Giving his audience a refresher course in plane geometry, he continued: "The screen measurements are diagonal, so that a seven-inch screen is only 45 per cent as large as iPad's 10-inch screen. You heard me right — just 45 per cent as large."
A display less than half the size of the iPad's — or, in Cupertinoese, "less than half the size of iPad's" — "isn't sufficient to create great tablet apps, in our opinion," Jobs said in royal third-person locution.
He did, however, make one suggestion that might mitigate the challenge of a smaller screen — albeit a painful one: "While one could increase the resolution of the display to make up for some of the difference, it is meaningless unless your tablet also includes sandpaper so that the user can sand down their fingers to around one quarter of their present size."
Touting Apple's "extensive user testing on touch interfaces," Jobs bragged: "We really understand this stuff. There are clear limits on how close you can physically place elements on a touchscreen before users cannot reliably tap, flick, or pinch them."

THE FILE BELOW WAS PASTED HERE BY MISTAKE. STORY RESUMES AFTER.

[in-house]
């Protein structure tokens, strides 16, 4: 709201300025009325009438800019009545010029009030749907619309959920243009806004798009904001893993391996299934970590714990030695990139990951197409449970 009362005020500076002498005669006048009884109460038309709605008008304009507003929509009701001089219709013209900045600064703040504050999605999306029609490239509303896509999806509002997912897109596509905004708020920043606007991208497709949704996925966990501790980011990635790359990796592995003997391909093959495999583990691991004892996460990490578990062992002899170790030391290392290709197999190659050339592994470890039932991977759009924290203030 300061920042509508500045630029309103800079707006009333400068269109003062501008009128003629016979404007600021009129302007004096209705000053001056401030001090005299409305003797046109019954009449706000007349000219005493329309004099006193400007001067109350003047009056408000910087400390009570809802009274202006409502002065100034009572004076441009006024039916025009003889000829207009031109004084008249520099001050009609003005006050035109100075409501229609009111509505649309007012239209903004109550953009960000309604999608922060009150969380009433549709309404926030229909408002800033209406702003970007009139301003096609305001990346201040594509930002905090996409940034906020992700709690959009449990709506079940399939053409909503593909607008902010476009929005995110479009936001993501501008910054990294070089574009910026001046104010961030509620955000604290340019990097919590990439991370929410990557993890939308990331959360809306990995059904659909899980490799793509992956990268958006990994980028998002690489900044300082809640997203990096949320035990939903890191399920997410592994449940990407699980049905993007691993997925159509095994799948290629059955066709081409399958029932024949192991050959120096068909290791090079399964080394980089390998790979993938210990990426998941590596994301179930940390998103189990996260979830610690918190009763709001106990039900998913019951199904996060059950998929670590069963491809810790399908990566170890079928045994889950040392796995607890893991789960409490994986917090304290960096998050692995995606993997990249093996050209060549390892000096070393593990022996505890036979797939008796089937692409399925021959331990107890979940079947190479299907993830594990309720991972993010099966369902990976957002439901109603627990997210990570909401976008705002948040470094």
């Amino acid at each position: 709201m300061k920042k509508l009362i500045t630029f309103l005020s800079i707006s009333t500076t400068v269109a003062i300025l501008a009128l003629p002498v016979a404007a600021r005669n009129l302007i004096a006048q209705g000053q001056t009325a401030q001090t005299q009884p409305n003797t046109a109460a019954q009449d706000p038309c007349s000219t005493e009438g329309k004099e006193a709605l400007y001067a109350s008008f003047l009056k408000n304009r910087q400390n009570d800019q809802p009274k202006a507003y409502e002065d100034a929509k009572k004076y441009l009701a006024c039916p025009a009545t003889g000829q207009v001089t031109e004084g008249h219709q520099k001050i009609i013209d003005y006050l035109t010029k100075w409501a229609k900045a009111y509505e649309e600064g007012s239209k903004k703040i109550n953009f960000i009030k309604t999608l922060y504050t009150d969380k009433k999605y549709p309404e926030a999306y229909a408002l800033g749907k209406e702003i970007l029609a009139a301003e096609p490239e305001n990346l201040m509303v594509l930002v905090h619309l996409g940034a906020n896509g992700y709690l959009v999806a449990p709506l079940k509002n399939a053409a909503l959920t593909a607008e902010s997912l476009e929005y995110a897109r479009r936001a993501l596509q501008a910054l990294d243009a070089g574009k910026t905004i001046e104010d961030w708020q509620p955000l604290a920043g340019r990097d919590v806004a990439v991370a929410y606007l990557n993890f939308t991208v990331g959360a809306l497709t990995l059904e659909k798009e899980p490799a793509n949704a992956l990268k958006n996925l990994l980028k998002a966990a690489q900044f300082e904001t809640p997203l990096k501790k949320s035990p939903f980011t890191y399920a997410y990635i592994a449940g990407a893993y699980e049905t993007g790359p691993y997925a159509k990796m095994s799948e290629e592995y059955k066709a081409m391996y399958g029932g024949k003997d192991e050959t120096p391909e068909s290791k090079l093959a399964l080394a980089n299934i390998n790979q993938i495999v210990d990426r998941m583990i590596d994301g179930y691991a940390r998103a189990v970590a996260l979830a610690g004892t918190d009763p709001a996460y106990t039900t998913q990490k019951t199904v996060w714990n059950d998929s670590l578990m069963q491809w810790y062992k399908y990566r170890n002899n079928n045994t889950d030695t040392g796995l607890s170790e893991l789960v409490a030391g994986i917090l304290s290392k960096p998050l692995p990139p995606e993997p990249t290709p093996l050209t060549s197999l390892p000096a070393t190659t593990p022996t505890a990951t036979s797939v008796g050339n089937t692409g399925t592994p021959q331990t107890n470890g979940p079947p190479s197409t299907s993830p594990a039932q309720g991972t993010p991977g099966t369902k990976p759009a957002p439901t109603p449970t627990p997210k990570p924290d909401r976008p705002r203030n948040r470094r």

Having seen this quote from Jobs a few times, I must say it never made any sense. I'm typin Gris on an iPad I bought earlier this year. Before that I used my iPhone quite comfortably for we browsing, applications and typing comments on El Reg forums. Admittedly, if ind the iPhone a bits malodor this purpose now I'm used to the iPad, but the fact remains that I didn't need to sharpen my fingers to use the iPhone. This 'quote' from Jobs seems to imply that the iPhone would also be useless as a media device as its even smaller than 7 inches.
For years, Apple and their enthusiasts have been telling us that it's impossible to use anything larger than an iPhone or smaller than an iPad. It's not just because the user experience of a 7" tablet (simultaneously too large and too small) would be so bad, they say, but because developers cannot possibly be expected to produce applications which work on a range of screen sizes.
It's also inconceivable that the shape of the iPhone would change, since the present design is perfect and patented. So let's have an end to these silly rumours. There will be no changes to the Apple line up because changes are neither possible nor desirable. With 16% of the smartphone market in the US, albeit falling, Apple has clearly found a niche of retro enthusiast consumes who like phone which stay unchanged in appearance year after year after year. They would be foolish to ignore that in a pursuit of greater market share.